Are/Were you using Win2K on a laptop? How did you overcome the lack of ClearType? In my case, the hardware support and software support was present, and the system did everything I needed to, but the lack of ClearType made it rather unpleasant.
I managed to trim XP down to a reasonable 150MB (on CD) and 350MB (installed - minus the pagefile) using nlite and am back to Win2K levels of performance (higher even!:) and all the features I need are present. (Plus a lot more of my RAM is free for caches or firefox).
from the if-you-want-a-job-done-right-do-it-yourself dept.
theodp writes "The Federal Emergency Management Agency's No. 2 official apologized Friday for leading a staged news conference Tuesday in which FEMA employees posed as reporters. All the while, real reporters listened on a telephone conference line and were barred from asking questions. In the briefing, Vice Adm. Harvey E. Johnson Jr., FEMA's deputy administrator, called on questioners who did not disclose that they were FEMA employees, and gave replies emphasizing that his agency's response to this week's California wildfires was far better than its response to Hurricane Katrina in August 2005."
from the don't-get-fooled-again dept.
walterbyrd writes with a warning: "Microsoft is pushing Office 2007 with 'try-before-you-buy.' Please don't let your friends and relatives install Microsoft 'trial' software. When Microsoft tells you 'try-before-you-buy,' the 'buy' part is not meant to be an option. Once you 'try' a Microsoft 'upgrade' you can not easily go back, because your files will be replaced by new versions that you need the new software to read." The ChannelRegister article also notes how Microsoft's push goes against the grain of the consumer revolt against "crapware." Read on for an account of walterbyrd's experience with a previous Microsoft trial upgrade.
Stu writes "'A world without net neutrality is one devoid of intellectual development' said Sir Tim Berners Lee in a presentation to congress last week. Well, now there's a computer model that uses game theory to back that forecast up. Developed at the University of Florida, the model shows that everyone loses if the IPs get their way — even, eventually, the IPs."
TaseyCheese writes: It's always been a dream of programmers: stop reinventing the wheel. So much time is wasted re-implementing things that have already been solved, because it is too difficult to find the previous module. While previous source code search engines have promised to solve this problem, the quality of the results has traditionally been lower than necessary to make them time efficient. News forge has an atrcile on a solution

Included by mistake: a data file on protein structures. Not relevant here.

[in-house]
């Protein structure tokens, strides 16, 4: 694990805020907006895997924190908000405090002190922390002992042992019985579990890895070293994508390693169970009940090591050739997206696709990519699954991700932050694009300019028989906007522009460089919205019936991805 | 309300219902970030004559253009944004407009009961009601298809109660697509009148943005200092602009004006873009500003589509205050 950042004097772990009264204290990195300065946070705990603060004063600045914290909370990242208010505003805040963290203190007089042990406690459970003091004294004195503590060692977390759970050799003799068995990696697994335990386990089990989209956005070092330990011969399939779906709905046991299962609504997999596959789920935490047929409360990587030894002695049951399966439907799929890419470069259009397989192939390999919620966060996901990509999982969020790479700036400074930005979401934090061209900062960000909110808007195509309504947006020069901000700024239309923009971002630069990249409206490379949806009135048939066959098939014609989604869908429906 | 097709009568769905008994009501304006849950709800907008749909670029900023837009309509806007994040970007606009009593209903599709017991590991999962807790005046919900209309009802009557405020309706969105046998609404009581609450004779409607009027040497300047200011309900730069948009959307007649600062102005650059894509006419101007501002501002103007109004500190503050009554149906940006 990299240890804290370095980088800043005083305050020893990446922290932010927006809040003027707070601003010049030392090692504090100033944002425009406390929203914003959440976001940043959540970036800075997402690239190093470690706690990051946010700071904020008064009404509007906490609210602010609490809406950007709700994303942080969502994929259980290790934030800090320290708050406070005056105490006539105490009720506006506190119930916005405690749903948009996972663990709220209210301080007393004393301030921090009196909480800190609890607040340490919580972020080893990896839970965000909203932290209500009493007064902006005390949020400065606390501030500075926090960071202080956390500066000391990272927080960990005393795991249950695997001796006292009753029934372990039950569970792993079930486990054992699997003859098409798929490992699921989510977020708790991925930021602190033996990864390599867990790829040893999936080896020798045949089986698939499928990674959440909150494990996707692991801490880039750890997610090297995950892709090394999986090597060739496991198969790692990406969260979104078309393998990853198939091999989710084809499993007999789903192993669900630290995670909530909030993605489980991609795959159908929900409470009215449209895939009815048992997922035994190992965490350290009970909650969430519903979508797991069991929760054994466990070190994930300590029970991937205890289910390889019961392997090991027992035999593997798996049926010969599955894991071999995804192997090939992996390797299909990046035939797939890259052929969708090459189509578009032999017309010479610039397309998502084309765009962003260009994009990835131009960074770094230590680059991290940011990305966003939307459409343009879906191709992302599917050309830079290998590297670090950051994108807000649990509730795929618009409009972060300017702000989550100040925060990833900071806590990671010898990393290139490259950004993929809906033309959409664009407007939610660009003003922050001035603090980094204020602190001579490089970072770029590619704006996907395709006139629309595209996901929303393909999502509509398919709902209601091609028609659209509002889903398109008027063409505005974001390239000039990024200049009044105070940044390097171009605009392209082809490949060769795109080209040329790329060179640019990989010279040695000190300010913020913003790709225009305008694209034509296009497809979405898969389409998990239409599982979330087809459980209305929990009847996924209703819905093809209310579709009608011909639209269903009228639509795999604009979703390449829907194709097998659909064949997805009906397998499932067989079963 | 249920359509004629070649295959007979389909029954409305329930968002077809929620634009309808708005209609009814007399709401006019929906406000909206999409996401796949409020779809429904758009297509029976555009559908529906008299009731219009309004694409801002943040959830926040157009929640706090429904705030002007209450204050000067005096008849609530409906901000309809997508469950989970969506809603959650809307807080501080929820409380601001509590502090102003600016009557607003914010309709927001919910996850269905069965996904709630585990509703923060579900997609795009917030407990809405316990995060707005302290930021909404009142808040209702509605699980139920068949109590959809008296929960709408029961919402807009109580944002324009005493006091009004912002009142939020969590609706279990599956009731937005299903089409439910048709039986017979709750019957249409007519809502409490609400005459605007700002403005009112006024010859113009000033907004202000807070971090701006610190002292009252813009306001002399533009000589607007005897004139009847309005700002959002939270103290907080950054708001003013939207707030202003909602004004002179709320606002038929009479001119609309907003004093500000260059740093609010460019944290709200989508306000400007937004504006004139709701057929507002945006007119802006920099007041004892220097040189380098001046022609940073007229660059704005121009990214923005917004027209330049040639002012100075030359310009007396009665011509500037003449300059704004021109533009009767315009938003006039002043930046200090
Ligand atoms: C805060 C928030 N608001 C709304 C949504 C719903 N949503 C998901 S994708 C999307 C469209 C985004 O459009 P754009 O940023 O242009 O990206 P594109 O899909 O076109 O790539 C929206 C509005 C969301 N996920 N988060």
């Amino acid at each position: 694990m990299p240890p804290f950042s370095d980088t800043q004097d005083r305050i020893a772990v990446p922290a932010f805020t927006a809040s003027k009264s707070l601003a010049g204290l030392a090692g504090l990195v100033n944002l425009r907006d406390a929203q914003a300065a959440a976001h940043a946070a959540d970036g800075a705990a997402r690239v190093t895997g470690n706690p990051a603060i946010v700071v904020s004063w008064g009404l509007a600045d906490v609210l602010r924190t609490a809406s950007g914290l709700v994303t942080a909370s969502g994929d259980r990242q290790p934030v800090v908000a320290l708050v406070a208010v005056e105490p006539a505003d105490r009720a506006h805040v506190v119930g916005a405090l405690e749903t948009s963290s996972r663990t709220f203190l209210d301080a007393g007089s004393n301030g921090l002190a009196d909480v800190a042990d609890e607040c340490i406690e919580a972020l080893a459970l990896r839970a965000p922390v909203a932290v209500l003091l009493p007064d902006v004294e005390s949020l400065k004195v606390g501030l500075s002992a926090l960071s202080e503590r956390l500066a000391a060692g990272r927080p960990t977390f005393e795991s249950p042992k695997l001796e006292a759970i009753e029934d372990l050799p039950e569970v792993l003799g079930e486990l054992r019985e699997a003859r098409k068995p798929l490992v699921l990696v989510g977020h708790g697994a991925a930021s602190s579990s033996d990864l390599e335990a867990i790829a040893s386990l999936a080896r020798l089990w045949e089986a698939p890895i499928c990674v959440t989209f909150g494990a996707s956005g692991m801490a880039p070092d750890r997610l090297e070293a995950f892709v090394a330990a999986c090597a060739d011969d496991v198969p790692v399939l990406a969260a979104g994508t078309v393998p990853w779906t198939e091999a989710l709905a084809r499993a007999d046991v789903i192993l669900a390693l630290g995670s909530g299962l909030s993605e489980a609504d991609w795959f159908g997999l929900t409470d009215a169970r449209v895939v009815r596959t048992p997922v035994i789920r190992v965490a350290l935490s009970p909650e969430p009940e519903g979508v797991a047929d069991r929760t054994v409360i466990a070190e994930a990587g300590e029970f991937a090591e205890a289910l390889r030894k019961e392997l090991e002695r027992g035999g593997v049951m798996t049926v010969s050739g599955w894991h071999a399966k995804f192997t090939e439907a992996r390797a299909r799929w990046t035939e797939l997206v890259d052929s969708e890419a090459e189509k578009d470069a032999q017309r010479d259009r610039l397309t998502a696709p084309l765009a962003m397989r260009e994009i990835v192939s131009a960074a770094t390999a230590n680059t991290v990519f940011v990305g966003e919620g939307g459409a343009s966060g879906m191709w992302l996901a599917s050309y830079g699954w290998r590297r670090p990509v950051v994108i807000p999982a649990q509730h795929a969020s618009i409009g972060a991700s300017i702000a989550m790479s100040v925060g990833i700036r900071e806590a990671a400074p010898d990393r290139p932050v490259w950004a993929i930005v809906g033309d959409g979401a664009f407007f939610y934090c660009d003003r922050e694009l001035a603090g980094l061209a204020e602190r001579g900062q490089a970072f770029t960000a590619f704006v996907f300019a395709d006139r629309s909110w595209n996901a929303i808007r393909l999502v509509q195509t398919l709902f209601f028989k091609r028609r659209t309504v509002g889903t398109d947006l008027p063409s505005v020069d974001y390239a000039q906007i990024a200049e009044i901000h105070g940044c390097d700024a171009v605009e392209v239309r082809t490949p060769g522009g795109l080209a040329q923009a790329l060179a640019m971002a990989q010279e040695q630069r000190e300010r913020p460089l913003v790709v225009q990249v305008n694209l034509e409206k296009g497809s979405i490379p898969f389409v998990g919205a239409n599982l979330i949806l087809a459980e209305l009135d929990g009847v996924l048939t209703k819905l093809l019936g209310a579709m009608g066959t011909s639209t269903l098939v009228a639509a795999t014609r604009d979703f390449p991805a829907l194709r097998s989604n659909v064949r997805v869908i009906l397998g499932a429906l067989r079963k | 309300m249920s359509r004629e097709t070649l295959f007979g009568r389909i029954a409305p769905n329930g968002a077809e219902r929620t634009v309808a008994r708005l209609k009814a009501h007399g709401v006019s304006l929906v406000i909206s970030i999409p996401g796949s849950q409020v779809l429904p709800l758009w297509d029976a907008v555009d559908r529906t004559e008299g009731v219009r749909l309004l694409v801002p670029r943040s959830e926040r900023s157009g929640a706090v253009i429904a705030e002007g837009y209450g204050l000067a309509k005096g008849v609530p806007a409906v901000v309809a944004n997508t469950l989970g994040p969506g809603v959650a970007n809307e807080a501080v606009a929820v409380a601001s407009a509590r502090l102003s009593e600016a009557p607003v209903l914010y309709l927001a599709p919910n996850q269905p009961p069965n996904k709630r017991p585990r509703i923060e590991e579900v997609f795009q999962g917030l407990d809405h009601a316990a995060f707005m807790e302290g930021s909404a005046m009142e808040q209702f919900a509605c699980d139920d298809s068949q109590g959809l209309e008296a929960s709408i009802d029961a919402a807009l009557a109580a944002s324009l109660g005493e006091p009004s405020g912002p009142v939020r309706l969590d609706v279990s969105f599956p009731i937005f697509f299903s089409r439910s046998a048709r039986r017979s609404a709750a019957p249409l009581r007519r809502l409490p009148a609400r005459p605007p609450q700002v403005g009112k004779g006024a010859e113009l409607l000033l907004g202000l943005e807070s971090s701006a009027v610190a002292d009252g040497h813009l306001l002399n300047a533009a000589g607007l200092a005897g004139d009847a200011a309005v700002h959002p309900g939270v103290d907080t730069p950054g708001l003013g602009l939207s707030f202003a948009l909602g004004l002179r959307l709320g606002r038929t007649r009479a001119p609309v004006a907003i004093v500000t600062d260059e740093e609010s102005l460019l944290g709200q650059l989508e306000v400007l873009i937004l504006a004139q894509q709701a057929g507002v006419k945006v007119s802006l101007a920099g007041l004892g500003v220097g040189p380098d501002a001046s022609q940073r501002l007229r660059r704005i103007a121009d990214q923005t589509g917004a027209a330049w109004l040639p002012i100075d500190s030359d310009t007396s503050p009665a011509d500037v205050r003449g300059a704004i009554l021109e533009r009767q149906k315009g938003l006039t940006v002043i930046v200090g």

thats still in the alpha stage (and presently only for Java), namely the fledgling source-code search engine Allthecode. Unlike previous generations of code search engines (such as google codesearch and koders), it actually considers how often code is used and the context in which it used, often leading to better results. This seems like just what we need to unify the open-source community, allowing projects to avoid unnecessarily duplicating work.
aaronbeekay asks: "I'm a sophomore in high school taking an honors chem course. I'm being forced to buy something handheld for a calculator (I've been using Qalculate! and GraphMonkey on my Thinkpad until now). I see people all around me with TIs and think 'there could be something so much better'. The low-res, monochrome display just isn't appealing to me for $100-150, and I'd like for it to last through college. Is there something I can use close to the same price range with better screen, more usable, and more powerful? Which high-tech calculators do you guys use?"
Investigative Lead writes: "Pretexting, better known as lying, is now illegal thanks to a law signed by President Bush last week. While the new law doesn't address many of the other times private investigators may lie in order to gather private information, it at least stops them from gathering telephone records under false pretenses. The bill itself was introduced late last year, but only finally got the necessary support after the HP spying scandal broke, where they used PIs on their own board members in order to identify press leaks. Anyone trying some of those techniques now could end up with a maximum of 10 years in prison."
miller60 writes: "The race by Microsoft and Google to build next-generation data centers is intensifying. On Thursday Microsoft announced a $550 million San Antonio project, only to have Google confirm plans for a $600 million site in North Carolina. It appears Google may just be getting started, as it is apparently planning two more enormous data centers in South Carolina, which may cost another $950 million. These "Death Star" data centers are emerging as a key assets in the competitive struggle between Microsoft and Google, which have both scaled up their spending (as previously discussed on Slashdot). Some pundits, like PBS' Robert X. Cringley, say the scope and cost of these projects reflect the immense scale of Google's ambitions."
AMD has 'limited release', 'uber' edition of their ATI Radeon bundle - X1950. It's comprised of overclocked graphics cards shipped in a lockable James Bond-style attaché case. "The "limited release" bundle comprises two X1950 XTX cards, and ATI "wide-area" mousemat and sticker, a "VIP customer care card", and a number certificate with former ATI CEO Dave Orton's signature printed on it. Apparently, he sig